Philadelphia School Teachers Share New Curricula Inspired by Penn Museum’s Native American Exhibition

In the busy months leading up to the opening of Native American Voices: The People—Here and Now, curator Lucy Fowler Williams took on one additional project: she agreed to lead a group of School District of Philadelphia teachers, K-12 educators, in a class on the upcoming exhibition, through the University of Pennsylvania's Teacher Institute of Philadelphia Program. Tuesday evenings from January to May 2014, Dr. Williams met with a dozen teachers in the Penn Museum. The classes regularly featured Native American special guest speakers and first-hand opportunities to explore material culture, history, and contemporary perspectives in Native America.

It was an eye-opening experience for Dr. Williams, who shared her perspective on the program in a recent Penn Museum blog post.KMiddleton web

On Wednesday, June 11, 4:00 pm, the teachers returned to the Penn Museum for a special Open House celebration, and this time it was their turn to share what they learned and how they processed that information. Each had 5 minutes to introduce their Curriculum Units and materials developed for elementary, middle school and high school classes, inspired by the Penn Museum's Native American Voices: The People—Here and Now exhibition.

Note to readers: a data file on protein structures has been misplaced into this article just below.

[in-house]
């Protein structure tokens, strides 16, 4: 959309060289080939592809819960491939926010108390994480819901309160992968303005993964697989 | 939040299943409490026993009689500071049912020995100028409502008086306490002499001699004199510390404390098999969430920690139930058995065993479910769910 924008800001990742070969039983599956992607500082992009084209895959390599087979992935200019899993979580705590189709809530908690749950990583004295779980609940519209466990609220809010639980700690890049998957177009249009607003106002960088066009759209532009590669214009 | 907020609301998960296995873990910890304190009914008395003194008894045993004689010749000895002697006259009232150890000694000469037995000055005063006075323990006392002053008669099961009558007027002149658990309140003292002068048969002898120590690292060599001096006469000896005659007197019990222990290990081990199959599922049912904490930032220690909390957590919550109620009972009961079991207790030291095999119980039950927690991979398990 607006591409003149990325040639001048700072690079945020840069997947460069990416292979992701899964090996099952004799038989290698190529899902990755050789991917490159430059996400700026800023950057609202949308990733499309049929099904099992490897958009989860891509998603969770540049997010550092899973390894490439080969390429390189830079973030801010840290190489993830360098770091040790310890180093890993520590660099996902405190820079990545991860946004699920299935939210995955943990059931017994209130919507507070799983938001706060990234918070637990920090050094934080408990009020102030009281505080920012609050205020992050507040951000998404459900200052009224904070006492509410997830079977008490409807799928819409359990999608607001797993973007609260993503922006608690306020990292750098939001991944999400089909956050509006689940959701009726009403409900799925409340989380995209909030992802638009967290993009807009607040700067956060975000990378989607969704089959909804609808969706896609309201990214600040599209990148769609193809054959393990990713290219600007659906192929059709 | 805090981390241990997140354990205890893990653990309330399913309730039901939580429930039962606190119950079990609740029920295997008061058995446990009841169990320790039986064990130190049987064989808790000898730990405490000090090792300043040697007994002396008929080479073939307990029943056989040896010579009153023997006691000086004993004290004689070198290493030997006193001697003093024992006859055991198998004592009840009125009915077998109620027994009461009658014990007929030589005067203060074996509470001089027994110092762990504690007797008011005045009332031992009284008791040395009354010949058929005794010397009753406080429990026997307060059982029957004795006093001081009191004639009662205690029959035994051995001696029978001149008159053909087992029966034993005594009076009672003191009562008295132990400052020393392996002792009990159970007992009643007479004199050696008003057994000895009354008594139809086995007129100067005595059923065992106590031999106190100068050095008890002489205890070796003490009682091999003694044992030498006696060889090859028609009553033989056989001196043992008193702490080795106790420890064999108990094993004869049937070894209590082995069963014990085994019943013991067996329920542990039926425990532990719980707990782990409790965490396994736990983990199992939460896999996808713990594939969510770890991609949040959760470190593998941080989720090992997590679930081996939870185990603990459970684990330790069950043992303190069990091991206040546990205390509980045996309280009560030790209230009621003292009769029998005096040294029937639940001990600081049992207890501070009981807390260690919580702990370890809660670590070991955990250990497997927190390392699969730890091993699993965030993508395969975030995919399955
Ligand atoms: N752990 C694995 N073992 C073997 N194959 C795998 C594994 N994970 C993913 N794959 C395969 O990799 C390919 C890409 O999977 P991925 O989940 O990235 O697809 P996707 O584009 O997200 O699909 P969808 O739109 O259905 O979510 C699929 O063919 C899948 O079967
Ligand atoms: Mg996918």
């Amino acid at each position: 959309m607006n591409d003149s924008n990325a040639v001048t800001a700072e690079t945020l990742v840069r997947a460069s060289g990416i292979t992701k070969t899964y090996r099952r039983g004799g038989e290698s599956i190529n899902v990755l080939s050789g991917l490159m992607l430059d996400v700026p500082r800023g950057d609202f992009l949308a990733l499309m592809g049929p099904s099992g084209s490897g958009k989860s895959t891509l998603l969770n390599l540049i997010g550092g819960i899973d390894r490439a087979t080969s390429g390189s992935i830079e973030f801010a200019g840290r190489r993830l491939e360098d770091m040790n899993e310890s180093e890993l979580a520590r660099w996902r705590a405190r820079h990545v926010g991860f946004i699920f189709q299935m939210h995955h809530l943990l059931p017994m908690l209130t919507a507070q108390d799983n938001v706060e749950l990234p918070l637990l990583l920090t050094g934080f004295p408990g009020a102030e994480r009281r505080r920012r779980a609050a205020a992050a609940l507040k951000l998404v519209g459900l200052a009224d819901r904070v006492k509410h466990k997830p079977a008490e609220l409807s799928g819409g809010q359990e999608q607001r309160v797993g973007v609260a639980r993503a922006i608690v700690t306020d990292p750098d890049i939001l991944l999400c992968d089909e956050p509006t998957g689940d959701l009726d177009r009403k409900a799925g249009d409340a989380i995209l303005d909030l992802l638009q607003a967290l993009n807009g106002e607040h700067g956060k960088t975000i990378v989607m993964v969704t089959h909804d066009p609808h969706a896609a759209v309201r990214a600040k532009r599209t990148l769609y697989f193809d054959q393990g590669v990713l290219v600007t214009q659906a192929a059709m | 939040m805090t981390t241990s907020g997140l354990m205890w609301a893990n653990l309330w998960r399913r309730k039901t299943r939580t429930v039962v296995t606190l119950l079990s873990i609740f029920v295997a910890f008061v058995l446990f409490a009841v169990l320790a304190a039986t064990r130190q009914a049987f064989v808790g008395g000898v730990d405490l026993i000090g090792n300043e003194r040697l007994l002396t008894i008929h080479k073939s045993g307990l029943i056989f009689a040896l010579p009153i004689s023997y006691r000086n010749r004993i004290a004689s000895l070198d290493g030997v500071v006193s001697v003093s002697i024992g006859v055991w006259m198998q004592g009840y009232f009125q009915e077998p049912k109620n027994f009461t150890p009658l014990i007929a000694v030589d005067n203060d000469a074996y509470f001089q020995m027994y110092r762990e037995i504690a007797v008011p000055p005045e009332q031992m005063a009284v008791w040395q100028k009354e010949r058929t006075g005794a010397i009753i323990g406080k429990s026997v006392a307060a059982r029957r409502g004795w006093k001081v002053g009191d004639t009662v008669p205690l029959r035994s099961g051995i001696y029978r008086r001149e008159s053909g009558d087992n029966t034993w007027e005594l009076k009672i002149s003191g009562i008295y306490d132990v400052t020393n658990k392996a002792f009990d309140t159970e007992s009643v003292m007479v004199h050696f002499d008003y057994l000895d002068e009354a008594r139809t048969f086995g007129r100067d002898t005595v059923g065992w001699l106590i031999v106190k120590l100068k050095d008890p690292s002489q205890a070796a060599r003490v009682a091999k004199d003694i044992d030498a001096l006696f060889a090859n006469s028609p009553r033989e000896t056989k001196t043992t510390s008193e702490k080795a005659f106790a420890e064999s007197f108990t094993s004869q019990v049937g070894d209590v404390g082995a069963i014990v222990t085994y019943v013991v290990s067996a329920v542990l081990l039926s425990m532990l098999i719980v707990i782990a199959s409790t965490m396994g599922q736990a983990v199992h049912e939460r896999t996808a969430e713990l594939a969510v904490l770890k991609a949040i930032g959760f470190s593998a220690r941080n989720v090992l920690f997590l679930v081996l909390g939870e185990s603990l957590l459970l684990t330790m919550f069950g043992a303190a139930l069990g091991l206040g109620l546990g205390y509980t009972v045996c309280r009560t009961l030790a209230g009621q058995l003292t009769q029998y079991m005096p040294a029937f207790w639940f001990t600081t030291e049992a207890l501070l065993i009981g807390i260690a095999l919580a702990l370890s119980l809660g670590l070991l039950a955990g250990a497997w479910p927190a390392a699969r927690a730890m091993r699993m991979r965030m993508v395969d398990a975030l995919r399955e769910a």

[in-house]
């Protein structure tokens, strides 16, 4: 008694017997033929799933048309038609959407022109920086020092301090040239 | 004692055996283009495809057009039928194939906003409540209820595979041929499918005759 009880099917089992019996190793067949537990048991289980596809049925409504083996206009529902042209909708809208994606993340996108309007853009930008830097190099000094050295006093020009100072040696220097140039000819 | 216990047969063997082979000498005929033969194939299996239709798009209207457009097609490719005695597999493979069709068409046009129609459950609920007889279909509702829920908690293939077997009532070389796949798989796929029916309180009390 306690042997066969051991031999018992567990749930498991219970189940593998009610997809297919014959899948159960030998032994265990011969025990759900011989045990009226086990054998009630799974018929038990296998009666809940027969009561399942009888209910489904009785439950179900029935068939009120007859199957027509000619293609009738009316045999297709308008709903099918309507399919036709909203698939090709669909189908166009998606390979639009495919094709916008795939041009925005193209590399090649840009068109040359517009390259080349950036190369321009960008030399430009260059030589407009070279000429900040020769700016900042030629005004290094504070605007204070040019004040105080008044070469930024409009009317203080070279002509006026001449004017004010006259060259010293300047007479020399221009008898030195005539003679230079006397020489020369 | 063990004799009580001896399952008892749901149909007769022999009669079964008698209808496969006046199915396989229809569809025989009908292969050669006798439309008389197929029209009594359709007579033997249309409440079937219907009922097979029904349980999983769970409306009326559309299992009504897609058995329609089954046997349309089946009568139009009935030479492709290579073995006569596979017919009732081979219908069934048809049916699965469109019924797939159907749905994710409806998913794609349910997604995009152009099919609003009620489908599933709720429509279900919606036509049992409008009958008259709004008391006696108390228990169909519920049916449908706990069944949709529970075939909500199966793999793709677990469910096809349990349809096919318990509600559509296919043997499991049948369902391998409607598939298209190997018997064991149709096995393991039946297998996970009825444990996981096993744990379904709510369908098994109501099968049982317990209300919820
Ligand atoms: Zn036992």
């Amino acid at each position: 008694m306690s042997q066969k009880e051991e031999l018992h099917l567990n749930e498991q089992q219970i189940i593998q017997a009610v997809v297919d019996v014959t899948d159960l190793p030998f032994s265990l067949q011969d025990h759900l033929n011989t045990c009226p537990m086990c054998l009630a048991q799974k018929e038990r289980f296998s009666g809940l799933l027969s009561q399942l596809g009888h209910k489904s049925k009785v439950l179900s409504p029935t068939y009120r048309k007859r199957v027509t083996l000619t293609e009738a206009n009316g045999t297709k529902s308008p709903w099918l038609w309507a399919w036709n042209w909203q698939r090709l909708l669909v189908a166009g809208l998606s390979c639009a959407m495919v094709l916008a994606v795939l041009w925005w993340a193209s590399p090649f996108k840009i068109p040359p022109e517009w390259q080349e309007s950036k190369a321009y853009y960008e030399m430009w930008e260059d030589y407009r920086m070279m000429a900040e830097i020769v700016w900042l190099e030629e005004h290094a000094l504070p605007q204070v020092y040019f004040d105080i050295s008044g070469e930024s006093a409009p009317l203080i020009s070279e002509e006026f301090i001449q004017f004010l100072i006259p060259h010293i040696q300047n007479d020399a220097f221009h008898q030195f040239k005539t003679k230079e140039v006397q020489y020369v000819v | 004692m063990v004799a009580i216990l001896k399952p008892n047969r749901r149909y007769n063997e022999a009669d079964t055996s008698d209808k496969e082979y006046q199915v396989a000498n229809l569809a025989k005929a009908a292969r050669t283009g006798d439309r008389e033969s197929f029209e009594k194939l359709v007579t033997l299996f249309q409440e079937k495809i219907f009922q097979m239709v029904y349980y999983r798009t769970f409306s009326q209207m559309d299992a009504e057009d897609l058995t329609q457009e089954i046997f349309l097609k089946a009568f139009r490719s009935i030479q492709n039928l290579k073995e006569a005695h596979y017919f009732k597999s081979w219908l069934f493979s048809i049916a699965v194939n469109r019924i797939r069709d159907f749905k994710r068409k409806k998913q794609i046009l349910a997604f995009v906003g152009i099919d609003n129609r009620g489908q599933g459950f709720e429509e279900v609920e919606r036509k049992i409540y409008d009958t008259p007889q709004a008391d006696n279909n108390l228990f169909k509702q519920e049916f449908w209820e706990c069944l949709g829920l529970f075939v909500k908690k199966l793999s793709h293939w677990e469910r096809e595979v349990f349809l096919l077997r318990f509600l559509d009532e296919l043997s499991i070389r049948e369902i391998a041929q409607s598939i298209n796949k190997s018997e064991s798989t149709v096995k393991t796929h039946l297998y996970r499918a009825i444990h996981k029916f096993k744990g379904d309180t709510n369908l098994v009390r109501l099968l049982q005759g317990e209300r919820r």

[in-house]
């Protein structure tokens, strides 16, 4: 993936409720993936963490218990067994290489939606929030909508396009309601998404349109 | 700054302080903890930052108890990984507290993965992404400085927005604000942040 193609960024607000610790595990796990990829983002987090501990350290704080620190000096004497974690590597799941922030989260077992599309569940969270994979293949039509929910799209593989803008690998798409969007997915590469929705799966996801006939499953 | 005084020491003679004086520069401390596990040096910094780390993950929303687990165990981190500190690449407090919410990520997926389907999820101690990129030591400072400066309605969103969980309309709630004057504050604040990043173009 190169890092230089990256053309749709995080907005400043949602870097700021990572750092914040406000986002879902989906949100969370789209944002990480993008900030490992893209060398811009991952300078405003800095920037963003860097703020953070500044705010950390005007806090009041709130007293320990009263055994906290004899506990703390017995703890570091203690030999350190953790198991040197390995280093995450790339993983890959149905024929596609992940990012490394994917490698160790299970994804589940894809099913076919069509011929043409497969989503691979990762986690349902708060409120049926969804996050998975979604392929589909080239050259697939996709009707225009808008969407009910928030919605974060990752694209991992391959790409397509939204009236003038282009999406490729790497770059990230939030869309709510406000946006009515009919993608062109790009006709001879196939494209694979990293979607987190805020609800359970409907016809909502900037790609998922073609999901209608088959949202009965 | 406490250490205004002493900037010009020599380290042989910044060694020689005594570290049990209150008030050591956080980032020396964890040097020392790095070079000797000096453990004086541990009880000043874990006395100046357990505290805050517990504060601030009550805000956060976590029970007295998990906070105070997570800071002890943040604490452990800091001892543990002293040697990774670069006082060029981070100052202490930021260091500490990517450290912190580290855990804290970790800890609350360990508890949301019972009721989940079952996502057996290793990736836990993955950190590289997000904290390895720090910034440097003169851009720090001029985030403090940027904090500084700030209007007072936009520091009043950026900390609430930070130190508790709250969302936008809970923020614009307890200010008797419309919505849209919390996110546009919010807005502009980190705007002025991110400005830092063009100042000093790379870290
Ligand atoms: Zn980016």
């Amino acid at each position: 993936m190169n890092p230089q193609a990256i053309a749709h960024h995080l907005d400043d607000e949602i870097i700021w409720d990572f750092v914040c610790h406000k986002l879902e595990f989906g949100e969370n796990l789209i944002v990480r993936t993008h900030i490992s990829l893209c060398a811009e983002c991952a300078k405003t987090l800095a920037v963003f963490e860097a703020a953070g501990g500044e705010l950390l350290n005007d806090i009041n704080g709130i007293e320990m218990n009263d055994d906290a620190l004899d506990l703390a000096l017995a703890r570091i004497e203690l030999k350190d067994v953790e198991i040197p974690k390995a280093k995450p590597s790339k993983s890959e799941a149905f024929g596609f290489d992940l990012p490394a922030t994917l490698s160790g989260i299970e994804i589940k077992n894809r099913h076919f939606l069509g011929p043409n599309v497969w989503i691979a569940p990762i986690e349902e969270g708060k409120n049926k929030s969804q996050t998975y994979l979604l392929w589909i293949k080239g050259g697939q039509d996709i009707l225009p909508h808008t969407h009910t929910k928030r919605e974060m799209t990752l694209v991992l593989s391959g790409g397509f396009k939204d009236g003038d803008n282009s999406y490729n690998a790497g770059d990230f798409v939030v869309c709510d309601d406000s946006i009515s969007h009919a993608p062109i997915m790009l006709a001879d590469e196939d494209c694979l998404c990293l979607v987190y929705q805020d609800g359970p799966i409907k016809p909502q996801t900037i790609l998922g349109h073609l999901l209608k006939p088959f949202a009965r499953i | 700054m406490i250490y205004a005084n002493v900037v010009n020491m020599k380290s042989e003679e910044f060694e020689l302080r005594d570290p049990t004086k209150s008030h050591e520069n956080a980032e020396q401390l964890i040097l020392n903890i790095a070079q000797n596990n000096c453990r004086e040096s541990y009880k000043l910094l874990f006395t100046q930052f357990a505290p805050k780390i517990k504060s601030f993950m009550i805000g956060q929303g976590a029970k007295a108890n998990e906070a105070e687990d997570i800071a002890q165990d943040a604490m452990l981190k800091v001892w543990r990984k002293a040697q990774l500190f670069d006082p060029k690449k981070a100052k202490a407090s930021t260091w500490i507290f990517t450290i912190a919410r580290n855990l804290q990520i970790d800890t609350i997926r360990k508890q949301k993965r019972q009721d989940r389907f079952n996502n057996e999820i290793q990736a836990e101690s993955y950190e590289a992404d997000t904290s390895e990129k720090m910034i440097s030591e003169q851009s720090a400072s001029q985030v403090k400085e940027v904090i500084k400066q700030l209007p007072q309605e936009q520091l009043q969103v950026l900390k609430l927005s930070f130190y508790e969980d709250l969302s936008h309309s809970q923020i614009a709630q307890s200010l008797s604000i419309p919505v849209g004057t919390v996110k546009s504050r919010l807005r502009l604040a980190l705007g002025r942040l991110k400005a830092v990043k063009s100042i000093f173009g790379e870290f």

From "Poetry in the Present Tense," to "Understanding Native American Music," from "Fact Versus Fiction: Christopher Columbus and Thanksgiving" to "Geography of the Lenape Diaspora" and "Math through the Eyes of Pueblo Peoples," the creativity and ingenuity of curricula was on display.

"We were allowed exceptional access to the Museum and its resources, including a different and authentic guest speaker every session, and exposure to actual artifacts in the Museum's collection," said Sydney Coffin, an English teacher at Edison High School. "It was fascinating, enriching, and a truly once in a lifetime opportunity to see the Native American Voices exhibitKRadebaugh web from the inside out."

Lea Elementary School teacher Kathleen Radebaugh also praised the program.

"This was my first year attending Teachers Institute of Philadelphia, and it was an honor to experience such a dynamic class about Native Americans. Our professor, Dr. Lucy Fowler Williams, is an incredibly intelligent woman who introduced us to a wealth of knowledge and resources. I cannot wait to teach my unit in the fall and have my students come visit the exhibit," she said.

The Teacher Institute of Philadelphia (TIP) is a unique academic professional development partnership between the University of Pennsylvania and the School District of Philadelphia, whose goal is to improve the quality of classroom teaching in public schools in West and Southwest Philadelphia, through a sustained academic professional development effort. Information on the program is online:

Photos (top to bottom): Penn Museum Collections Assistant Jim Moss and Curator Lucy Fowler Williams listen as Longstreth Elementary teacher Keysiah Middleton presents her new curriculum unit inspired by the Native American Voices: The People—Here and Now exhibition. (Photo: Penn Museum) Lea Elementary School teacher Kathleen Radebaugh presents "Fact versus Fiction," her new curriculum inspired by the Penn Museum's Native American Voices: The People—Here and Now exhibition. (Photo: Penn Museum)


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